It was not disputed that the plaintiff’s work was done in workmanlike fashion, and that the materials were satisfactory, although the defendants complained that the work was not fully completed. Their contention is that their liability is confined to a contract price of $1,800, plus the fair value of extras which were not within the contract price; and that the plaintiff has failed to establish that the unpaid balance of the last bill rendered represented the fair value of the extras.
The plaintiff’s evidence warranted the finding of the Trial Court that the $1,800 figure discussed by the parties was merely an estimate. It was findable that after this conversation, the defendants decided not to restrict the work to “bare necessities” but to go ahead with the “rest of the frills,” finish the work in the way they eventually wanted it, and pay for it with funds originally allocated to construction of a swimming pool. If the Court accepted the plaintiff’s testimony that the plan to install only bare necessities was abandoned by the parties, it could properly rule in accordance with the plaintiff’s assertion that the agreement of the parties remained one for materials plus ten per cent plus labor.
The defendants rely upon certain testimony of the plaintiff, as an admission that there was a contract: his testimony that he “promised” to do the essential work for a figure not to exceed $1,800, and his use on cross-examination of the expression:
“As soon as they broke this contract . . . I went ahead . . . and followed on the old basis . . . when we started doing all these extras they wanted.” (Emphasis supplied). It could be found however that when the plaintiff referred to a breaking of the contract, he meant no more than abandonment of the proposal discussed in April, that he should install merely the “bare necessities.”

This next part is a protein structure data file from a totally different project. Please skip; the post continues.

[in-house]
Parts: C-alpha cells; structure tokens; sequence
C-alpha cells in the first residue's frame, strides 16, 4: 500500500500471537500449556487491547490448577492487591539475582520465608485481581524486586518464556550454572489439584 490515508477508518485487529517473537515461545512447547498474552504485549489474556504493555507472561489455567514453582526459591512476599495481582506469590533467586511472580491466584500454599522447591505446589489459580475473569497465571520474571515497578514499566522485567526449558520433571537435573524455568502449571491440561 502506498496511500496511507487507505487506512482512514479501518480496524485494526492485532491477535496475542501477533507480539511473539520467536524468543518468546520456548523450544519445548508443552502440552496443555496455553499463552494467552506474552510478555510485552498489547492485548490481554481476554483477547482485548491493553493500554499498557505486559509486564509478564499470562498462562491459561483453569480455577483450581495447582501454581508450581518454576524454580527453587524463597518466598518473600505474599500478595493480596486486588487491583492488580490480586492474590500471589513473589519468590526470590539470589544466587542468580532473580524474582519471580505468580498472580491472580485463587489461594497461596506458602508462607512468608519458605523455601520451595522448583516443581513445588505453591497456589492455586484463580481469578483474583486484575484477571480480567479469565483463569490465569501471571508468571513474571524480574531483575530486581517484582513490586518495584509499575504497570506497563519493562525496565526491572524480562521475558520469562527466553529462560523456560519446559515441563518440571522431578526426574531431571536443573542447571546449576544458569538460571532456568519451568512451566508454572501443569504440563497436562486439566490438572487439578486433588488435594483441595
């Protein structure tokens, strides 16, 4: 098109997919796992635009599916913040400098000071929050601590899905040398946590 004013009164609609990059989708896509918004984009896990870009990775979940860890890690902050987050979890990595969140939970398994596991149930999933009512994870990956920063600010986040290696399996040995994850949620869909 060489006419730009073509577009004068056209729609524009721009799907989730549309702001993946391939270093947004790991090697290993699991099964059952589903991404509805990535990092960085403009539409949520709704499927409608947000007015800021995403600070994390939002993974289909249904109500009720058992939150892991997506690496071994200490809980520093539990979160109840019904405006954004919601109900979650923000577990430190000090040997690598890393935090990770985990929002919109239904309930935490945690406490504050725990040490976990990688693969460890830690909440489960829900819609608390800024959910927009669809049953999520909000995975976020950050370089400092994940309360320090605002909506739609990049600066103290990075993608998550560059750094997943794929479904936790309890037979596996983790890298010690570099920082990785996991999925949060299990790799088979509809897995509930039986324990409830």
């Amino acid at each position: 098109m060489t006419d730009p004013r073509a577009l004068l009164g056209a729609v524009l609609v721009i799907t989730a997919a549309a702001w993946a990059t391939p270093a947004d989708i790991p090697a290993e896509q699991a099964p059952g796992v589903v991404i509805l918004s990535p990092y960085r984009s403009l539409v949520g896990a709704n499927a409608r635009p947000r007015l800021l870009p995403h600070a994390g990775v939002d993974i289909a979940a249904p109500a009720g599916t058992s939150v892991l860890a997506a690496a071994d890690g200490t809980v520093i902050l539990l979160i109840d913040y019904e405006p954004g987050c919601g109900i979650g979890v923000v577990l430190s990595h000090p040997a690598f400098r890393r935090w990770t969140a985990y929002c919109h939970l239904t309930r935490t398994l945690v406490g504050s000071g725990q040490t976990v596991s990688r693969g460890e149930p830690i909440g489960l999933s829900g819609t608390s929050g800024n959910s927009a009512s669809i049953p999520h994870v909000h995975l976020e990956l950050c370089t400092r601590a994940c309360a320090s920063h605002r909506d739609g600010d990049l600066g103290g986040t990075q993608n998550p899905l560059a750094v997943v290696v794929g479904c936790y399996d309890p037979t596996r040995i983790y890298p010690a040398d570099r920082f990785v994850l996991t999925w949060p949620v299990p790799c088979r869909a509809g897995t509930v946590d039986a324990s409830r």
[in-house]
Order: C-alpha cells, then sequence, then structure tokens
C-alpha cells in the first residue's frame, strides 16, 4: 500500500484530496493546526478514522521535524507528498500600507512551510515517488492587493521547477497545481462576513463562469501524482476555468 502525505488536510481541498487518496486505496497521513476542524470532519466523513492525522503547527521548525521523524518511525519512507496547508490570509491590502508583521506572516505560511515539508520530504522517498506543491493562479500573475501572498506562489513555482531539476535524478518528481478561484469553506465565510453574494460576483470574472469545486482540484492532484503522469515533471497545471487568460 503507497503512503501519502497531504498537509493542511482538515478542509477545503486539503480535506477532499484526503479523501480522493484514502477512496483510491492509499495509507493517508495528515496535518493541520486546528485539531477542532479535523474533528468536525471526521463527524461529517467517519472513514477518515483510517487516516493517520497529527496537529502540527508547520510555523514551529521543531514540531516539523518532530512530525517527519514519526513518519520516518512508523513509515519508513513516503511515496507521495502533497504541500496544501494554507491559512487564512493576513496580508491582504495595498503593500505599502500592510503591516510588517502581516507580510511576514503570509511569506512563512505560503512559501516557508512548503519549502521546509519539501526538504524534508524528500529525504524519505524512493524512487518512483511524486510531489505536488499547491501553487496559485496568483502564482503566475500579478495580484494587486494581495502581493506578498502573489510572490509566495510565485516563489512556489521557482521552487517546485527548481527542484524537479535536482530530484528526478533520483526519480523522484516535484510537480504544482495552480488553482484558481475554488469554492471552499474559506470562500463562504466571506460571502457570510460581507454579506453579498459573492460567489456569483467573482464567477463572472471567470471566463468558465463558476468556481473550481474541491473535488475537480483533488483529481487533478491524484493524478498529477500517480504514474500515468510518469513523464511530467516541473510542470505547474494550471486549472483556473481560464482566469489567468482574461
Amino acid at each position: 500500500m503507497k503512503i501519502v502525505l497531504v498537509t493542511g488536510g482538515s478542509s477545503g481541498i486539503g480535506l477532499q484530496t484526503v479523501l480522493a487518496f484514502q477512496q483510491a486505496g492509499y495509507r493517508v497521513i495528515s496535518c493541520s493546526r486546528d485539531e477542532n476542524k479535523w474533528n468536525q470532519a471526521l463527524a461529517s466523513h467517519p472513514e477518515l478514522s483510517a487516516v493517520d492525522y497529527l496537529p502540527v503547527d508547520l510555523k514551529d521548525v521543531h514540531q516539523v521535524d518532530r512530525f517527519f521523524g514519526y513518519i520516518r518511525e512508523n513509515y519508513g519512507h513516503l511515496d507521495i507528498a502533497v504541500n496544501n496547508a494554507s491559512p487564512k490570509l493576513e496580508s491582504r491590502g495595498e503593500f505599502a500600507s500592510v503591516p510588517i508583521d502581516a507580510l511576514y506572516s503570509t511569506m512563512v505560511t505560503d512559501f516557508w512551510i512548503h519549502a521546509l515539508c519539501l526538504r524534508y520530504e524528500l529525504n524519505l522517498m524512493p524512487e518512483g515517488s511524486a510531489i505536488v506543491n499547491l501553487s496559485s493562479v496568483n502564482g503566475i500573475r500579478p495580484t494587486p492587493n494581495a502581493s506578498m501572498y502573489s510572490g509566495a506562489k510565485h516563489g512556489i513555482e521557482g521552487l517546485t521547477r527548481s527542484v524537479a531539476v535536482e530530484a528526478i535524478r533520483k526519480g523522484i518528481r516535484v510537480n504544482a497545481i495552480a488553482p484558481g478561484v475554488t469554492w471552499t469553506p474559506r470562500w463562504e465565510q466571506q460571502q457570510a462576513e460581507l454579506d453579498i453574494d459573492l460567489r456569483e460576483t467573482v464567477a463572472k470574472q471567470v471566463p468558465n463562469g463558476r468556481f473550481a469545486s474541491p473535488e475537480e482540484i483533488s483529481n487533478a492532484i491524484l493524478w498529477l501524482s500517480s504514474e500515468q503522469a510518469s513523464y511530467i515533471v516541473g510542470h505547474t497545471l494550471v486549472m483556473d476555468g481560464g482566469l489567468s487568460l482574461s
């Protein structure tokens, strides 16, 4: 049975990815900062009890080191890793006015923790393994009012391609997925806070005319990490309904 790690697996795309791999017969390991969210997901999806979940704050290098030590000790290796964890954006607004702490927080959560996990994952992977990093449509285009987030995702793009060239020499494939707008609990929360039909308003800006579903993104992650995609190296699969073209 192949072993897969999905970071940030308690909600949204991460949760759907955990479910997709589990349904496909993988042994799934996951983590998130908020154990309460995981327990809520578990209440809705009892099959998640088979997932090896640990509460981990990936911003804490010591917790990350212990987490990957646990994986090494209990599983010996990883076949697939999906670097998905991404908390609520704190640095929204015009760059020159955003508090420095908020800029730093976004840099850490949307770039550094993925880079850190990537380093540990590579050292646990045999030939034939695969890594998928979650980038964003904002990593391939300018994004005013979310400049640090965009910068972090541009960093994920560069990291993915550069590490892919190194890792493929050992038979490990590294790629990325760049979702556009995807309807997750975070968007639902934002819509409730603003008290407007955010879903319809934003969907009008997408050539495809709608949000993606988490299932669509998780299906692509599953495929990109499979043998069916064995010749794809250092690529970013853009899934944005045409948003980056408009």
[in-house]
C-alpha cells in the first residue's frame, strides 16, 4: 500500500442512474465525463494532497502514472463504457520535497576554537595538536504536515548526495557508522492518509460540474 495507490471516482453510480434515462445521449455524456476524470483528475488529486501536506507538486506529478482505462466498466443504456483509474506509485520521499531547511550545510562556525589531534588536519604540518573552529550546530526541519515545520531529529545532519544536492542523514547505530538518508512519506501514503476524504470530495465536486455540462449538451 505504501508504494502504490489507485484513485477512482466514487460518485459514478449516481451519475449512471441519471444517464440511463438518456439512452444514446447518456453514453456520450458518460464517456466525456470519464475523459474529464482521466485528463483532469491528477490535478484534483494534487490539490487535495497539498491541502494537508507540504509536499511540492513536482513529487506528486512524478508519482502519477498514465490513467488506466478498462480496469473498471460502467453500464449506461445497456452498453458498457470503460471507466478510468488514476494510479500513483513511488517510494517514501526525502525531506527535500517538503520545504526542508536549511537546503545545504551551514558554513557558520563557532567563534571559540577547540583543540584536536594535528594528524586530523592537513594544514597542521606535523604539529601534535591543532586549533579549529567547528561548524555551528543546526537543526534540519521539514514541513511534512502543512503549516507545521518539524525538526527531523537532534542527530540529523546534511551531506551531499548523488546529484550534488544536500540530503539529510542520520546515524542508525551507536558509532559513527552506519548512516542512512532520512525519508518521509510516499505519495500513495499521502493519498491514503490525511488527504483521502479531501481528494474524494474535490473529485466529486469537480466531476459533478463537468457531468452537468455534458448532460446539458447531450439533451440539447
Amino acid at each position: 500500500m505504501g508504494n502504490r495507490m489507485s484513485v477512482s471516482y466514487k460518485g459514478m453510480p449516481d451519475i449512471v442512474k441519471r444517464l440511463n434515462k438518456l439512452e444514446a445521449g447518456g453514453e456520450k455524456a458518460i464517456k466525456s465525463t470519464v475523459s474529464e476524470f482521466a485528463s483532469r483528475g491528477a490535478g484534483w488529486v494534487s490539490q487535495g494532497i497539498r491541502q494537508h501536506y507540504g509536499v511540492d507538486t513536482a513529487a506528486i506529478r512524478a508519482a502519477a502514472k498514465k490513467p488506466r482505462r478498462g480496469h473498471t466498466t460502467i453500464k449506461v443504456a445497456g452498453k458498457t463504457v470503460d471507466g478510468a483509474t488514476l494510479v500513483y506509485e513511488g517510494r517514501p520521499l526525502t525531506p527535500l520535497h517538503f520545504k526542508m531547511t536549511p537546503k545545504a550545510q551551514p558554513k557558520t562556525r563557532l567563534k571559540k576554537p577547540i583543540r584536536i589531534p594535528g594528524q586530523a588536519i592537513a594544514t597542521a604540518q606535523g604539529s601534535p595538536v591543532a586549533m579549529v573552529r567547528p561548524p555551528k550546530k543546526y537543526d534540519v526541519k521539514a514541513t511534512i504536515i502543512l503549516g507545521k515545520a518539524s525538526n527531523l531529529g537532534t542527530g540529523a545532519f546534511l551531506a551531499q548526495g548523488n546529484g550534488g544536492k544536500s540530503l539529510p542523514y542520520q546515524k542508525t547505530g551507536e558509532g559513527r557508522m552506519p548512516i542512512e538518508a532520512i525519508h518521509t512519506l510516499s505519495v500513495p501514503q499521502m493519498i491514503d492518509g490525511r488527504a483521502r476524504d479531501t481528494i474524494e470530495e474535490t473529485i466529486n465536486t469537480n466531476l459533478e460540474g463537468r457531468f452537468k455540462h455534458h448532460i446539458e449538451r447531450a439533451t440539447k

In the light of the evidence, the issue of whether or not a contract for $1,800 was made in April was not controlling. If the figure was merely an estimate, it could be found that the work thereafter done was carried on with mutual disregard for the type of installation upon which the estimate was based. If the figure was intended to be a firm contract price when discussed, the evidence warranted a finding that the contract was later abandoned by mutual consent. Restatement, Contracts, s. 406, comment b; 6 Williston, Contracts (Rev. ed.) s. 1826; 5A Corbin, Contracts, s. 1236, p. 542. As was said in Wheeden v. Fiske, 50 N.H. 125, 129, “in view of the character, importance, and expense of these alterations from the original plan, there was abandonment and competent evidence from which the jury would be at liberty to find a rescission of the original special contract, if there ever was such a contract.” If such a finding were made, then it would follow that the plaintiff became entitled “to charge by measure and value for the work done, as if no contract had been made.” Id., 128. See also, Osborn v. Stevens, 132 Conn. 410; Lewis v. Marsters, 139 Me. 17; Schwartz v. Shelby Construction Co. (Mo.), 338 S.W.2d 781.
Since the record discloses no error of law, the order is
Judgment on the verdict.